Tom SunderlandFeatured ColumnistApril 13, 2017

Borussia Dortmund defender Sokratis Papastathopoulos has said he “feels like an animal” after his team lost 3-2 to AS Monaco in Wednesday’s rearranged UEFA Champions League quarter-final first leg.

The game was originally scheduled for Tuesday before three bomb explosions around the German team’s bus delayed the match by 24 hours. However, Sokratis voiced his displeasure at the limited turnaround when speaking to ESPN FC after Wednesday’s loss:

It is very difficult today to think to go and play football. For everybody, it is very difficult to go to work after yesterday. I hope that what happened to us, never happens to anyone else. I hope that was the last time.

We will speak with our president and with our coach. But we don’t have any solutions. I feel like what I said before: I feel like an animal and not like a person. Who doesn’t live this can’t understand how big it was for us.

The Greece international was clearly frustrated after being forced to perform just one day after the traumatic event, particularly after team-mate Marc Bartra was hurt in the incident, per BBC Sport.

Sokratis also made sure to mention European football’s governing body, UEFA, in his criticism as he suggested the Black and Yellows needed more time to mentally prepare for the clash following Tuesday’s events:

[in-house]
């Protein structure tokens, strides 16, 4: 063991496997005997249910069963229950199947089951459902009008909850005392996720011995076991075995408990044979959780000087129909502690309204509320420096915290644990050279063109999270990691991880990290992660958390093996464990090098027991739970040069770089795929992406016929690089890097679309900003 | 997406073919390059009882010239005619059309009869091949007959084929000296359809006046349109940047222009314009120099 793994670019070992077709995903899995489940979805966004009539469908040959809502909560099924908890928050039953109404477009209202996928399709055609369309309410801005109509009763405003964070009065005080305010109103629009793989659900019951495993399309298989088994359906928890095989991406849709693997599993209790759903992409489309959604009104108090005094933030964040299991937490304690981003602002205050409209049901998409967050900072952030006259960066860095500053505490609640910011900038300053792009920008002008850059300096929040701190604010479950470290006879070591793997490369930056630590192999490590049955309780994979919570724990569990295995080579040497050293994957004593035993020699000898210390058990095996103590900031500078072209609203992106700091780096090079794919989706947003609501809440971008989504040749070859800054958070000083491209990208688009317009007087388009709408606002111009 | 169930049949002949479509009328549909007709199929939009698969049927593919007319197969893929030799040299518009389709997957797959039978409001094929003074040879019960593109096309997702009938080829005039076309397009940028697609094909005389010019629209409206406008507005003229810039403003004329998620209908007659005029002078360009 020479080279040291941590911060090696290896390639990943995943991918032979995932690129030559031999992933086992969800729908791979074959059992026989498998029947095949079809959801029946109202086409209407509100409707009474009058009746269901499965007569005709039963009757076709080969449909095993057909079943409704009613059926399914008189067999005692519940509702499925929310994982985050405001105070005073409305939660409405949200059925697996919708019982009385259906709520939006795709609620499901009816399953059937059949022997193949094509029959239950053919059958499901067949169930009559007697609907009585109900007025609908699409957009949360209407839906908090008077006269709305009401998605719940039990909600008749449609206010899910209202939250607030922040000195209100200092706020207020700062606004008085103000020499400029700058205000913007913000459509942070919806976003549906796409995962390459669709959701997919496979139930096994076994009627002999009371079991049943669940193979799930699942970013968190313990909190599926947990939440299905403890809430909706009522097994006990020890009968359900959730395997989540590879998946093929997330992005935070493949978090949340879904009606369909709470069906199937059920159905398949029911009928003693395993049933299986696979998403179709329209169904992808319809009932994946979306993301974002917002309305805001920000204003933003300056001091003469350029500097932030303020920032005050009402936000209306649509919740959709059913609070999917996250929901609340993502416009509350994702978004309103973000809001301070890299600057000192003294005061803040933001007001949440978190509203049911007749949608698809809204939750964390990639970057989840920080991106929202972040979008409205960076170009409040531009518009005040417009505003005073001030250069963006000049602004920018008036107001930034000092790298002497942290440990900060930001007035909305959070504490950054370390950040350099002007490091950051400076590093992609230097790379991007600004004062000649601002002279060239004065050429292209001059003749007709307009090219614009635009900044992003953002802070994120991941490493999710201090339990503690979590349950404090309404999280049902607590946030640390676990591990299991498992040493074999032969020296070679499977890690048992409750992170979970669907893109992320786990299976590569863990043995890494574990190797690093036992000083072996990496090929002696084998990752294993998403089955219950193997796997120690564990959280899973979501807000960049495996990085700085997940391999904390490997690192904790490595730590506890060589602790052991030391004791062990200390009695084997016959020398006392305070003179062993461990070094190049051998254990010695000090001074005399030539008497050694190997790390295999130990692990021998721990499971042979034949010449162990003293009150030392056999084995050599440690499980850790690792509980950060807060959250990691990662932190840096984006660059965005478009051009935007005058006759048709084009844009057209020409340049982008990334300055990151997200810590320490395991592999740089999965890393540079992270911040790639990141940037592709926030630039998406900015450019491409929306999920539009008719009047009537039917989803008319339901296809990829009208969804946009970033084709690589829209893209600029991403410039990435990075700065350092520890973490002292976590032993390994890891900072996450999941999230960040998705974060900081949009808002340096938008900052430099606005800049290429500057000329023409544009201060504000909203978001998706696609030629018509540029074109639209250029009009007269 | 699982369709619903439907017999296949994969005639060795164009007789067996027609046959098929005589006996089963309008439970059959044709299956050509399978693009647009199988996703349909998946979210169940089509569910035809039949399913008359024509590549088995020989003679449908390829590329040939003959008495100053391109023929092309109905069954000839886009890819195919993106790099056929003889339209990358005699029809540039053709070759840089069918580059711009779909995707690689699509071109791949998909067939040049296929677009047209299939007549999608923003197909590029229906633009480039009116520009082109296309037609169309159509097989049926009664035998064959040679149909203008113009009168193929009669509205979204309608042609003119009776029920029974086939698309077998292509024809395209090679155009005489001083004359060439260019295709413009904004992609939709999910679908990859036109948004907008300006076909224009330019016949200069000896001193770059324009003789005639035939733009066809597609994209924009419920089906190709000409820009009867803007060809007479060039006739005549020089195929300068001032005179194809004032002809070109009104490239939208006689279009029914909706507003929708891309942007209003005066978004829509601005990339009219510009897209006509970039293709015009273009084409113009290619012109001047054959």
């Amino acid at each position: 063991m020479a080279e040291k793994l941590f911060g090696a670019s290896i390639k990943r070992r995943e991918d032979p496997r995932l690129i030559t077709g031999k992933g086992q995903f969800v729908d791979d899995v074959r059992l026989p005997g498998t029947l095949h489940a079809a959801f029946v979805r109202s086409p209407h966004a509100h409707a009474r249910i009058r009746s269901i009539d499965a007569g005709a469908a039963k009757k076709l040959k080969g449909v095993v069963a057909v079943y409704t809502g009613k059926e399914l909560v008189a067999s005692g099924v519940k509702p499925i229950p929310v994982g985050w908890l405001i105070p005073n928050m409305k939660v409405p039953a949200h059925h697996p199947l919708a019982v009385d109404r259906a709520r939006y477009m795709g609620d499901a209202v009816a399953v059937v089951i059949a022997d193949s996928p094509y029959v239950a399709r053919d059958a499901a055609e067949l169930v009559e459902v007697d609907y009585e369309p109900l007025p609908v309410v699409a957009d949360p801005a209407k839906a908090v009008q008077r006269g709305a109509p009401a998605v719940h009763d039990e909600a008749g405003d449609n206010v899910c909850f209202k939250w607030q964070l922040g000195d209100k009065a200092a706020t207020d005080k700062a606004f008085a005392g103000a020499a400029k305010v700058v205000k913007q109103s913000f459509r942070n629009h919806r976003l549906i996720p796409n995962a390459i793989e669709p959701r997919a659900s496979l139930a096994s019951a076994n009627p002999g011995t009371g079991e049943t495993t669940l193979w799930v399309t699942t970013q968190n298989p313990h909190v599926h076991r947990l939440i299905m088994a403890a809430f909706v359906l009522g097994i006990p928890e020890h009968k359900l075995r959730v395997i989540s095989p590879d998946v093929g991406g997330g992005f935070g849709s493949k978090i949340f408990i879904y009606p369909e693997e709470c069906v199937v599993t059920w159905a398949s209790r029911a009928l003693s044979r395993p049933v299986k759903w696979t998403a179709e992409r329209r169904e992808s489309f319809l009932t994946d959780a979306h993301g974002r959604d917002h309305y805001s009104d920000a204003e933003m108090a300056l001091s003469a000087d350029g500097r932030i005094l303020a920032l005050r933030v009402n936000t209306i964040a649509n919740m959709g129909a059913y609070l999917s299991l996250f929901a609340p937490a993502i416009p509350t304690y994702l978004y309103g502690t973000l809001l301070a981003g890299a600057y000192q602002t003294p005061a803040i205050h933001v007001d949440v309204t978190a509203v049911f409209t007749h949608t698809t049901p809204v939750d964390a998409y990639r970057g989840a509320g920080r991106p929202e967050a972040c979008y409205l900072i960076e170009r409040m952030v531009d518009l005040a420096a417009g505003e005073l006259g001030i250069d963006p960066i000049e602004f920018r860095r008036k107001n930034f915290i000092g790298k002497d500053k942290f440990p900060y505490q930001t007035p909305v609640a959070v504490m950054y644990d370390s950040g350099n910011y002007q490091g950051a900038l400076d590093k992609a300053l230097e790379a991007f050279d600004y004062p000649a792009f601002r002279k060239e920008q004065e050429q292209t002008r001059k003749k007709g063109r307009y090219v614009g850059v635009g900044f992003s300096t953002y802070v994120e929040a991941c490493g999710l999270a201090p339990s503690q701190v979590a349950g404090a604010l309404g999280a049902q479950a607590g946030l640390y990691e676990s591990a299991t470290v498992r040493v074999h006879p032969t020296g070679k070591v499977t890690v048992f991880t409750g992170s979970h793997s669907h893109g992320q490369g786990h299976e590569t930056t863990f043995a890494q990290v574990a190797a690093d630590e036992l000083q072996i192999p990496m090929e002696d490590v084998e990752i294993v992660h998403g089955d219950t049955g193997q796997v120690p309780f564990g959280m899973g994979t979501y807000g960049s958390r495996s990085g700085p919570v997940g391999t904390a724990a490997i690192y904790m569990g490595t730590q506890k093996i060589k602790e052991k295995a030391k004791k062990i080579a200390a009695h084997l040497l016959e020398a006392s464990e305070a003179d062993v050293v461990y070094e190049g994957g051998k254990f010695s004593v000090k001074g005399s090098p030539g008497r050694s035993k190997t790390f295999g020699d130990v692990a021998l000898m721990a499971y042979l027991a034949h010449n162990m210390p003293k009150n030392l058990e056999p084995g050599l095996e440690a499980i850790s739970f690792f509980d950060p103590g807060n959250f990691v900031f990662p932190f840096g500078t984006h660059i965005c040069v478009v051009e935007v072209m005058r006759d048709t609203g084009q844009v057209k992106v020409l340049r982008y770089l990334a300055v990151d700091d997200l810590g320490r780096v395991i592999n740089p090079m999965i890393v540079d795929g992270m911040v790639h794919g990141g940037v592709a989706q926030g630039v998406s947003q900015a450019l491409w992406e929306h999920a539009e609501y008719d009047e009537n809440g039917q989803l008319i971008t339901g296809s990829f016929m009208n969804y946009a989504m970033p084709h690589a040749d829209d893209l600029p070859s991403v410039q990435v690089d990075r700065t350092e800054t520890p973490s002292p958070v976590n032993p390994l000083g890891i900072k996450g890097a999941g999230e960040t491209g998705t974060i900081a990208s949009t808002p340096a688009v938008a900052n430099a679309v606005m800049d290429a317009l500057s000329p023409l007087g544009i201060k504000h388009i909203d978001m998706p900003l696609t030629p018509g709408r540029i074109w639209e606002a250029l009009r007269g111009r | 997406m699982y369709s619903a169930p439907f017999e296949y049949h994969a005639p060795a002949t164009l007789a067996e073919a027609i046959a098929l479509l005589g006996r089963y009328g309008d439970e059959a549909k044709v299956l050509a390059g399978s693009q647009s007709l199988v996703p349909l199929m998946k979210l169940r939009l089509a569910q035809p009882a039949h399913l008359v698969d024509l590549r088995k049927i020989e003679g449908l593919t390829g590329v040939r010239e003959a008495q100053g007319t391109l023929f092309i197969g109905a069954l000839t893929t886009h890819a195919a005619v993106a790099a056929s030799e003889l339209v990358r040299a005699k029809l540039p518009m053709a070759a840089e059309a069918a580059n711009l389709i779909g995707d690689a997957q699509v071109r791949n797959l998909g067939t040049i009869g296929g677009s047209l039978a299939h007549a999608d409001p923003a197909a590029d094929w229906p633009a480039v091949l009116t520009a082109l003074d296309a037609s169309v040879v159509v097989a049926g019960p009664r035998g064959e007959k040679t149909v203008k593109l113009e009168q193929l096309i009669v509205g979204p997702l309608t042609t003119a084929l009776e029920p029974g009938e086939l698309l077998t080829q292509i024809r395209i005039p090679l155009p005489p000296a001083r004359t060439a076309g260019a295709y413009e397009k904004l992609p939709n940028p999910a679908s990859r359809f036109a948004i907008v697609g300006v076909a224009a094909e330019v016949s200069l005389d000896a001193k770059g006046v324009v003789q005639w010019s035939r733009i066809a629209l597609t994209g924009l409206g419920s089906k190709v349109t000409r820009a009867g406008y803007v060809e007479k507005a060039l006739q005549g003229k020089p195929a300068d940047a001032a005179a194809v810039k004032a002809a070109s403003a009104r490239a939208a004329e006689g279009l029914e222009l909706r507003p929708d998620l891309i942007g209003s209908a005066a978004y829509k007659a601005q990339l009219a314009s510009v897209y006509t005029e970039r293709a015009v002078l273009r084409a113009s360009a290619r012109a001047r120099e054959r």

I am happy first that I am alive. It was the most difficult day that I have lived in my life and I hope that nobody else has to live this day. After yesterday I don’t have any more space to think about the game.

They [UEFA] have to understand that we are not animals. We are people who have families, who have kids in the house. And we are not animals. I am happy that all the players are alive, and all the staff are alive.

Two goals from Kylian Mbappe helped sink the Black and Yellows at Signal Iduna Park along with Sven Bender’s own goal, meaning Ousmane Dembele and Shinji Kagawa’s second-half goals couldn’t pull them level.

Dortmund manager Thomas Tuchel joined Sokratis in airing his concerns with what he perceived as a lack of compassion on the organisers’ part when speaking to Jan Aage Fjortoft of Scandinavian broadcaster Viasat:

Tuchel asserted his squad were “attacked on the bus as human beings,” and it’s true no professional player may be mentally equipped to deal with such an instance, never mind doing so in the space of just 24 hours.

The objections of Dortmund’s player and manager may be just the beginning of the fallout we see emerging from the decision to stage the game just a day after one team saw their lives threatened. Dortmund nevertheless have a steep hill to climb when they travel to the Stade Louis II trailing 3-2 next Wednesday.


This article will be updated to provide more information on this story as it becomes available.

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